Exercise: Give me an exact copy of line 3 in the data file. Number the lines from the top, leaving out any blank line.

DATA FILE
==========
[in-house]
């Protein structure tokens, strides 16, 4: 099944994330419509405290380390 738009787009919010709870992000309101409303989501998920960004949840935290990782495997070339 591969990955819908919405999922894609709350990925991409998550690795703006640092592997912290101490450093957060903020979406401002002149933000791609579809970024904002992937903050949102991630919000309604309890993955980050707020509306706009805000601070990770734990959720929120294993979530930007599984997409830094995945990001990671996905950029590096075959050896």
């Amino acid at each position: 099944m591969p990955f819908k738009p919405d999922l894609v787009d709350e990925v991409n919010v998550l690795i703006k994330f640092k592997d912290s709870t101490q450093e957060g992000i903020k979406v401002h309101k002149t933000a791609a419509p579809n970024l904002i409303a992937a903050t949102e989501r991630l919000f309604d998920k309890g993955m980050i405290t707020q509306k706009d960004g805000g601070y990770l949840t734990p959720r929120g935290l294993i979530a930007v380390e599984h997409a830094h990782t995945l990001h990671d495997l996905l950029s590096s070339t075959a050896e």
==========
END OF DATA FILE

């Amino acid at each position: 099944m591969p990955f819908k738009p919405d999922l894609v787009d709350e990925v991409n919010v998550l690795i703006k994330f640092k592997d912290s709870t101490q450093e957060g992000i903020k979406v401002h309101k002149t933000a791609a419509p579809n970024l904002i409303a992937a903050t949102e989501r991630l919000f309604d998920k309890g993955m980050i405290t707020q509306k706009d960004g805000g601070y990770l949840t734990p959720r929120g935290l294993i979530a930007v380390e599984h997409a830094h990782t995945l990001h990671d495997l996905l950029s590096s070339t075959a050896e």